Sometimes I find these moments in other people’s traveling writing. I find myself again and again, highlighting and scribbling in the margins of Pico Iyer’s books and currently in Patti Smith’s M Train, identifying my own slices of experiences happening in parallel to theirs.

In my own written work, it’s the moments where I’m reading outside in an urban garden in Mexico City, and someone sits down on a bench nearby to tune their guitar and take a private moment before heading to a gig. Before I leave the park, I will scribble it down into a notebook. Or the smell of the mango I picked up off the pile in the crowded street market… and when I touched its curve to my nose, all the busy stands and calls from street hawkers disappeared, until it was just me.

The Prompt.

I set off to create a guidebook written entirely through people’s hearts. I wrote to a number of my friends asking them to share five of their favorite places and the memories that they associate with each of these spaces. In this way, the book was more about creating a “memory tour” of the city.

For three months, I collected these memories. Tagging and organizing them based on themes that emerged through the memories. Every email with the subject line “Eccentric Guide to NYC” that returned to me was immediately opened and devoured. For weeks, I was spoiled by beautiful memories.

The Process.

I wrote a number of entries between September and December 2015, sprinkling them through out the collection of stories I gathered from 27 different New Yorkers, in various stages of their relationship with New York.

Unlike normal guidebooks, we had a lot of eclectic entries that didn’t fit neatly into groups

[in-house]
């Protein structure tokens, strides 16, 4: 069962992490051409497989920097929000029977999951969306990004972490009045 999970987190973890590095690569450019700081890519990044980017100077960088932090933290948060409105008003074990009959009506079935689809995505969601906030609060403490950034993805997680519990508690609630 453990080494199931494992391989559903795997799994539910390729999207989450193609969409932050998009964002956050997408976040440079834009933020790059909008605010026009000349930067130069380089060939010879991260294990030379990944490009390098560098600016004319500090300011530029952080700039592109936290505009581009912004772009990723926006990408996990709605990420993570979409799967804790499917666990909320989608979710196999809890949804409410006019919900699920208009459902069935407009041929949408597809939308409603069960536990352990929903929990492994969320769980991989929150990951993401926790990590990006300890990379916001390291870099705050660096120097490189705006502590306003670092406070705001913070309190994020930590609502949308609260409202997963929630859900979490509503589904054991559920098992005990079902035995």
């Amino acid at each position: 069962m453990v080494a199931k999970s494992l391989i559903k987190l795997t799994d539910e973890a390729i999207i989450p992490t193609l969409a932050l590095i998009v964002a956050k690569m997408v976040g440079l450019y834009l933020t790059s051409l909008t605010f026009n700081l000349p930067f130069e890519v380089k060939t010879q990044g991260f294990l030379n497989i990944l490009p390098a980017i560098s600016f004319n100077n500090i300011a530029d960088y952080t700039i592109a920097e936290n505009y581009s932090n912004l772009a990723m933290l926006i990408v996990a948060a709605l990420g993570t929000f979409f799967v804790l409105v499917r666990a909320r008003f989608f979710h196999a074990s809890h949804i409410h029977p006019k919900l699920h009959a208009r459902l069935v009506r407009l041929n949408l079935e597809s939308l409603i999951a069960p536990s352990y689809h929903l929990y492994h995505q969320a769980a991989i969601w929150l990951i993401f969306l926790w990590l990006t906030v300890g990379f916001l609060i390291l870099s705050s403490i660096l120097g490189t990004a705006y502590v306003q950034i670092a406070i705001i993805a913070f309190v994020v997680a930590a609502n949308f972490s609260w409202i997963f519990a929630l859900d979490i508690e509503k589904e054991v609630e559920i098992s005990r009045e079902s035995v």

I took each entry, tagged it with the themes that most moved me about the entry… and then cut them up and tried to organize them into groups. Some of the groups are definitely “loose categories,” where I was hoping to combine an entry about a yoga teacher in Chelsea with a story about a laundromat, a room in the Standard Hotel that becomes a creative lecture space, and a handful of other eclectic entries.

Then I reformatted the entries in their new order and send them to my lovely designer, Kaela Gallo with some ideas for colors, type fonts, and themes. In about a week, she sent me a new copy, beautifully formatted and ready for a rough print for me to give Alistair… before we take another crack at making the final, beautiful copies.

We built a tour of memories.

Kaela Gallo: FDR Boardwalk

In the next step, we build out a tour of memories, leading the adventurer from Harlem through Manhattan and into Queens, Brooklyn, and Staten Island. Each leg of the adventure, beginning with some walks through parks and meditative spaces along the way, offers windows into moments of time. One friend talked about her favorite entrance to Central Park, where she’d go to think when she needed private moments away from the boyfriend she had just moved in with. Another friend talked about the little park outside the 72nd Street 1/2/3 stop where he had come after a concert to make sense of the music and the experience he had just had, not wanting to lose the moments, instead crystalizing them then and there forever.